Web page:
FB: The best about my crew was the diversity that was in it. This crew had NYFA students from all over the world: India, Kazakhstan, Russia, Italy, Ecuador, Peru, Puerto Rico, Yemen and so many more. Having on the same set people from so many different places and cultures made the set incredibly rich.
CR: These are trying times in the world today. Art matters more than ever. Do you want to share your personal views about the importance of film in the lives of humans living right now?
FB: Films don’t just entertain us, they also help us understand the world, and they give us the opportunity to see much more than what we are used to from where we are from. Films have the power to open our minds, to make us feel and relate to something we didn’t know we could. Films and the arts in generals are so powerful, and I believe that the arts are what can make us humans be better.
CR: Beautifully said! Lastly, tell us when your film screening is and where we can get tickets. Is there anything else we should know about the screening?
FB: The film is for two days: Friday the 25th and Saturday the 26th. You can get the tickets here in this link. There are two kinds of passes:
Since it is a virtual screening, after you get your tickets you’ll receive an email to watch the respective films at any time you want between Friday and Saturday.
I can’t wait to see you all there!
The New York Film Academy is a proud Academic Delegation Partner of New Filmmakers LA and will be taking a group of students to the festival this weekend to enjoy the panels, the discussions, the networking, and the films. Fernanda, we’ll see you there!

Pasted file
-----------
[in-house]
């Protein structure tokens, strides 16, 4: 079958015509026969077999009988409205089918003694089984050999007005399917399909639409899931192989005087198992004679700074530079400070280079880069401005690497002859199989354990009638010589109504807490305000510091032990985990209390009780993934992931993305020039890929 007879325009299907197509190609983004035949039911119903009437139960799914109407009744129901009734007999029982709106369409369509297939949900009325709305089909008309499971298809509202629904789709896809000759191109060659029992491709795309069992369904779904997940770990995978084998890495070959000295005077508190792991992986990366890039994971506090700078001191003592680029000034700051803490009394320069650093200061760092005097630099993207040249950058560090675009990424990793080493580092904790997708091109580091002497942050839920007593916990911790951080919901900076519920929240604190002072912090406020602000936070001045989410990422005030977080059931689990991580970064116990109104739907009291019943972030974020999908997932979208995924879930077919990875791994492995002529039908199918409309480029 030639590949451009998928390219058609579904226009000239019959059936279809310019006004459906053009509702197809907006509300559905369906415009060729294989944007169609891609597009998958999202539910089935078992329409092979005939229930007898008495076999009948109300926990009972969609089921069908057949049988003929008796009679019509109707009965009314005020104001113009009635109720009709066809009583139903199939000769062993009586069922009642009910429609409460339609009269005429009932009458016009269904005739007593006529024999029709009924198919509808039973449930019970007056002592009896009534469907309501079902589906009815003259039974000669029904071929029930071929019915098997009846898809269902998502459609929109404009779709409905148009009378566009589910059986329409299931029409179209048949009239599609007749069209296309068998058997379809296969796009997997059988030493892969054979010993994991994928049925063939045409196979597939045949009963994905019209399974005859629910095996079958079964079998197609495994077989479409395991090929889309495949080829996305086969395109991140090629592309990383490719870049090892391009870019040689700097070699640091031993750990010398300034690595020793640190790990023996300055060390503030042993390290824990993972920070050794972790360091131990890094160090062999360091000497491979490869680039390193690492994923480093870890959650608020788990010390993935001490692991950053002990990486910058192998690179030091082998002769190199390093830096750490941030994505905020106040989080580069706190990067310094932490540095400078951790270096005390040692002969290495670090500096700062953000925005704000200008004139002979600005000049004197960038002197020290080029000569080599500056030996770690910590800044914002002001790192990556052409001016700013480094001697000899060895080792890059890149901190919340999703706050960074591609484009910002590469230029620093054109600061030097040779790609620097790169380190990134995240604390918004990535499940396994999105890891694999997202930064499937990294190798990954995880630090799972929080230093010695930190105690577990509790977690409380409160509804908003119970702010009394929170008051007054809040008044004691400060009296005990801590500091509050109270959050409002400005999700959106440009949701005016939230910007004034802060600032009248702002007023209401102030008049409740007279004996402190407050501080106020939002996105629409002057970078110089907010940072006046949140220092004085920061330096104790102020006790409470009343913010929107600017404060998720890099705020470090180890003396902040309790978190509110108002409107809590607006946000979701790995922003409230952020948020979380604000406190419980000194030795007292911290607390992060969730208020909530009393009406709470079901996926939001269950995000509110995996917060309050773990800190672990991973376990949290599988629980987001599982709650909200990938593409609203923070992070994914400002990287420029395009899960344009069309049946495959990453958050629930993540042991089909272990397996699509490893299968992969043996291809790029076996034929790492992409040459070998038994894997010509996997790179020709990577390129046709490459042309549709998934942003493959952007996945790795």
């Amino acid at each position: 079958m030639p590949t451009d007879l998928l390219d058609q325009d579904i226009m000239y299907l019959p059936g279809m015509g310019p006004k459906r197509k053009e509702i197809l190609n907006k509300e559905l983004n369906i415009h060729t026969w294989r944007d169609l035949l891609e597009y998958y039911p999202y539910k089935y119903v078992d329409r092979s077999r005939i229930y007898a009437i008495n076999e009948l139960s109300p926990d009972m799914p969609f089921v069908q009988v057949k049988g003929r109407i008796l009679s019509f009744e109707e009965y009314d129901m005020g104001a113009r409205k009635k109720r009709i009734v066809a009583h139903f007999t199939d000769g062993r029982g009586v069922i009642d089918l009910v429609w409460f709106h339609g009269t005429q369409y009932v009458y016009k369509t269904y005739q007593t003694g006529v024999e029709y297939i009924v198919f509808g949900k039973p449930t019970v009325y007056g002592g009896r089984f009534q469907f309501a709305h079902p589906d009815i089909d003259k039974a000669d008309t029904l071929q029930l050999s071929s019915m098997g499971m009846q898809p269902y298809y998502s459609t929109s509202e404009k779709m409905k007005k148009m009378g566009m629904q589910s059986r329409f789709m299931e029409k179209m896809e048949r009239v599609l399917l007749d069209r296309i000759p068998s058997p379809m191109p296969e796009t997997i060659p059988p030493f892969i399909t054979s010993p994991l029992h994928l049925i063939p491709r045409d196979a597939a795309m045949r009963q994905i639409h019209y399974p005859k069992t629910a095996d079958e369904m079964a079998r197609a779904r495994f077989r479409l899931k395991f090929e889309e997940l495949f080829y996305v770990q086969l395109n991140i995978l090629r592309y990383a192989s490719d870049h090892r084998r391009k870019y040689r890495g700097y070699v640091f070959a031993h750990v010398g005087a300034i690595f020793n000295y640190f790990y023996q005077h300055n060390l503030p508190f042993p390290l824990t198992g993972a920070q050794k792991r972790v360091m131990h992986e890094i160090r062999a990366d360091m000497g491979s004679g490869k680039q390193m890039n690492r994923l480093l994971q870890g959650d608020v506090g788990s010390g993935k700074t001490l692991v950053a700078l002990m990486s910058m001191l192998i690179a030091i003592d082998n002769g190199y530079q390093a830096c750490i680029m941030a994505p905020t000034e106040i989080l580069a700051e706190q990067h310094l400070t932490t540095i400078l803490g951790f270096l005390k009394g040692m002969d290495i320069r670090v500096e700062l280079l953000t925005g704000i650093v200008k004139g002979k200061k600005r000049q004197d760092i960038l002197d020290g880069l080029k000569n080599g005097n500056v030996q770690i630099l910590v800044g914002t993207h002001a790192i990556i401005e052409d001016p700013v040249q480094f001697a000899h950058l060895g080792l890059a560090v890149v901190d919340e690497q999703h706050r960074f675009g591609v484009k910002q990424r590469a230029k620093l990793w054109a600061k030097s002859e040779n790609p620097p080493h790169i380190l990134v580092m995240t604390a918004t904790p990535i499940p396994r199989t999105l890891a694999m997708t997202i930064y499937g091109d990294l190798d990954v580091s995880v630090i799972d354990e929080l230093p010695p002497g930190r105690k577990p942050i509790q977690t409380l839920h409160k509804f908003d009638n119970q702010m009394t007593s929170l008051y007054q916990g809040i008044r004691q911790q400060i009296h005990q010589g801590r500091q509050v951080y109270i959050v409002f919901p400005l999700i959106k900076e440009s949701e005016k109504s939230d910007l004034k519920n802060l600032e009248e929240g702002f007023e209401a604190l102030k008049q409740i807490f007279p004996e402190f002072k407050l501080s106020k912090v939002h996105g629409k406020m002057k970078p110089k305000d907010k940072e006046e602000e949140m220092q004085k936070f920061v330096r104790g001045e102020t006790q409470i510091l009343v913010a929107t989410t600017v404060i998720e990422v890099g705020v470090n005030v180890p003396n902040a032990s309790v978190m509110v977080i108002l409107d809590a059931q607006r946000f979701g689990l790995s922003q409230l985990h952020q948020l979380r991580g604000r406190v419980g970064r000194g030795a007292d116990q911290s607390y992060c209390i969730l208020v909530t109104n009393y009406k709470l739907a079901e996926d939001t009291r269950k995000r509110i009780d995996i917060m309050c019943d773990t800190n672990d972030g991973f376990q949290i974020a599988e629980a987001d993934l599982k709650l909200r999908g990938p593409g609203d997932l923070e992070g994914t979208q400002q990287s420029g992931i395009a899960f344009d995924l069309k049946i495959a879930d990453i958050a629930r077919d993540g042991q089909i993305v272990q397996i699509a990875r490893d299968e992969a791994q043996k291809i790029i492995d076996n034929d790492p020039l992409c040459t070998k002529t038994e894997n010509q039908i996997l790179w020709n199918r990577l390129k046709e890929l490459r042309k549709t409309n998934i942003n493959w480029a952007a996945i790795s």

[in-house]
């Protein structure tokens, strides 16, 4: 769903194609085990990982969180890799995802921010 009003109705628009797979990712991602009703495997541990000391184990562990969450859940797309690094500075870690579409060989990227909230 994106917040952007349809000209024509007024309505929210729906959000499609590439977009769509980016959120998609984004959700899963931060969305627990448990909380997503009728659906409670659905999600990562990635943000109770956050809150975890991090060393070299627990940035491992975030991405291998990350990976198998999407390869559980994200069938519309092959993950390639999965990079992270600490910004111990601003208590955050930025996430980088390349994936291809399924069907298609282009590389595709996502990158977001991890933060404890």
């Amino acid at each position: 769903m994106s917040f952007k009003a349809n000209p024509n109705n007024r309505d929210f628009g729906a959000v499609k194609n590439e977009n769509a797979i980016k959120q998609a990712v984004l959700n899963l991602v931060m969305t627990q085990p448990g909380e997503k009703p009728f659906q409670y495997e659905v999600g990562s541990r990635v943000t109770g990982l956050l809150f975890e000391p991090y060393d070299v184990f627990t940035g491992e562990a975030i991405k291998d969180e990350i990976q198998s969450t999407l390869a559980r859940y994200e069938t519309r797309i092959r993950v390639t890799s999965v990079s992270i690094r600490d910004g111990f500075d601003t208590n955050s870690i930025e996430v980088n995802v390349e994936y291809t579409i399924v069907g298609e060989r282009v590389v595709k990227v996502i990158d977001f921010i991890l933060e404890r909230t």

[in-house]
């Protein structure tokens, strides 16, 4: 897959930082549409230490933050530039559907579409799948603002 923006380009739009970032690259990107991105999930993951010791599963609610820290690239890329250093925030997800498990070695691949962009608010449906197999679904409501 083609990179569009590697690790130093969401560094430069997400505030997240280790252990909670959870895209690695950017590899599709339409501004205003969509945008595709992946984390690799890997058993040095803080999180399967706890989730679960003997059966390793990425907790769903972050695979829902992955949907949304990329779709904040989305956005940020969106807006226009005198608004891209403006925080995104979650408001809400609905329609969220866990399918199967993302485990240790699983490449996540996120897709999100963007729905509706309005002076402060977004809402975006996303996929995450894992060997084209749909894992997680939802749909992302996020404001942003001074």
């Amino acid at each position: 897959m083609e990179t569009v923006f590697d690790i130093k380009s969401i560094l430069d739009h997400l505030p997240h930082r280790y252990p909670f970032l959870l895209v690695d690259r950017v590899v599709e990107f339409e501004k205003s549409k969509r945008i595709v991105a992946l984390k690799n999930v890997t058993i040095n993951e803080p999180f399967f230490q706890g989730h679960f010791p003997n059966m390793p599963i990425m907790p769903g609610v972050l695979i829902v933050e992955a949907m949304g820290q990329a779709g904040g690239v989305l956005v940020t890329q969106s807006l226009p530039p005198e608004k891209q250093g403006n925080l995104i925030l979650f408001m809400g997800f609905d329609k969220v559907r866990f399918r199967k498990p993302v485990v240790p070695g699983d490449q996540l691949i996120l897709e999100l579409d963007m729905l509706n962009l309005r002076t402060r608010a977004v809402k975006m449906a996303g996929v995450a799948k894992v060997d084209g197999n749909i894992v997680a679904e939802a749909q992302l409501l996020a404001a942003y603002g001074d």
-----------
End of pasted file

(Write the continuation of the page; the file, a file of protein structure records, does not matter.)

“I think that film has the responsibility of promoting change and helping the advancement of society,” says Fall 2017 MFA Filmmaking alum Aastha Verma, and she is certainly doing that with her short thesis film The Last Rights. The story follows a young Indian woman who returns to her hometown of Varanasi, India, and challenges her society’s patriarchal traditions in order to give her deceased grandmother her last rites. Verma explained,“My goal in making this film was to shed light on how women are treated in tradition-driven India as well as how Indians who left to work abroad are perceived by their friends and families back home.”
Beautifully photographed and filled with stunning imagery, The Last Rights premieres at the Topaz Film Festival in Dallas, Texas, where it will be available on demand September 8-13, 2020. Crickett Rumley, NYFA’s Director of Film Festivals, spoke with Aastha about her path to making this film.
Crickett Rumley (CR): Congratulations on such a compelling story, Aastha. Tell us about yourself. What were you doing before you came to NYFA?
Aastha Verma (AV): Before coming to NYFA, I got my bachelor degree in International Business Management. What got me into filmmaking was a number of factors, one of which was that I felt that there was a perspective that was missing of sorts. I did not see any of the films in theatre tackle subjects that I was passionate about. Plus, I used to do photography as a hobby, so at some point I started to wonder what kind of stories would I be able to tell with more than one frame? A combination of both of these factors led me to Los Angeles.
CR: What was your favorite thing about directing this film?